TOKYO (Reuters) - Japan’s Nikkei share average tumbled 5 percent to hit a near four-month low on Tuesday morning after Wall Street posted its worst decline in four years on fears about rising U.S. bond yields and potentially rising inflation.
The Nikkei was trading down 5.3 percent at 21,490.63 in midmorning trade, the lowest level since Oct. 20.
The S&P 500 and Dow Industrials indices slumped more than 4 percent overnight, as the Dow notched its biggest ever intraday drop, down nearly 1,600-points. The declines for the Dow and the benchmark S&P 500 index were the biggest single-day percentage drops since August 2011.
The rout reverberated through the Japanese market, which hit a 26-year peak last month, buoyed by last year’s re-election of Prime Minister Shinzo Abe, firm global growth and strong earnings expectations by local companies.
“Investors are now unwinding their risk positions,” said Takuya Takahashi, strategist at Daiwa Securities. “People are pulling out of risk assets now and at this point we don’t know if this is temporary or not.”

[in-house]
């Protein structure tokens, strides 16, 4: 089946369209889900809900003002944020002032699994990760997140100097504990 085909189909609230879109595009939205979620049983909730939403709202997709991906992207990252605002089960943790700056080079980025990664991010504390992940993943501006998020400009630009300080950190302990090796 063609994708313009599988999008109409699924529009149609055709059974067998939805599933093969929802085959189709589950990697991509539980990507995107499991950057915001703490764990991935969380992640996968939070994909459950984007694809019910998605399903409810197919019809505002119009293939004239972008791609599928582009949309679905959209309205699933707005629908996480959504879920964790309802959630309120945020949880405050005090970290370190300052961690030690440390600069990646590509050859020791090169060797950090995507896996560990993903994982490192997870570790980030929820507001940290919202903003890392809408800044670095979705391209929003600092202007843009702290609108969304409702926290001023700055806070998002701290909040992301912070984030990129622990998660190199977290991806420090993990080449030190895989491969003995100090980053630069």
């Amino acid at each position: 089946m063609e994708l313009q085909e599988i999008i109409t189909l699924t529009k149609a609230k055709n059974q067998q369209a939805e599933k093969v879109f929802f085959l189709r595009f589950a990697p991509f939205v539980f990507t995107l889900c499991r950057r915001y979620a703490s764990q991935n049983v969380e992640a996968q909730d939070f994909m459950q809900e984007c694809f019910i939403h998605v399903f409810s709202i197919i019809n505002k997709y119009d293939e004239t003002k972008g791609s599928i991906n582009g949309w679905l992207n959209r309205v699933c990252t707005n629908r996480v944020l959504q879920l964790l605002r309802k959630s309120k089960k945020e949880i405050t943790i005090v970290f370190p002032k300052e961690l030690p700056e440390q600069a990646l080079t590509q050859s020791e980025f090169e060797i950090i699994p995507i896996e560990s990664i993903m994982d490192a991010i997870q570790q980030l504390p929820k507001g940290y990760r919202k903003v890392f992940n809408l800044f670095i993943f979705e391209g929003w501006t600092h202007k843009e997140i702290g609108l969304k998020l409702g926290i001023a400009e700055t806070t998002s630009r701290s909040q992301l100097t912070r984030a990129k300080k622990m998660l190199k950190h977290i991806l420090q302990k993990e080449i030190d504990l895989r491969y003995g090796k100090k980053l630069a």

Takahashi added that the Nikkei’s immediate support is seen at its 200-day moving average of 20,938.
All of the Topix’s 33 subsectors were in the red, with insurance and exporter stocks, such as machinery and electric component makers, among the worst hit.
Insurer T&D Holdings stumbled 7 percent and Dai-ichi Life Holdings nosedived 7.4 percent.
Furukawa Electric declined 6.2 percent, Yokogawa Electric dropped 6.3 percent and Sumitomo Electric Industries fell 6.2 percent.
Bellwether companies also lost ground. Toyota Motor Corp shed 3.7 percent, Honda Motor Co fell 4.4 percent, Sony Corp slipped 4.2 percent and Nintendo Co tumbled 5.2 percent.
Market participants expect that the Bank Of Japan will buy exchange-traded funds on Tuesday to support the market.
The BOJ bought 73.1 billion yen ($672 million) of ETFs on Monday.
The broader Topix dropped 4.6 percent to 1,740.32.
Reporting by Ayai Tomisawa; editing by Richard Pullin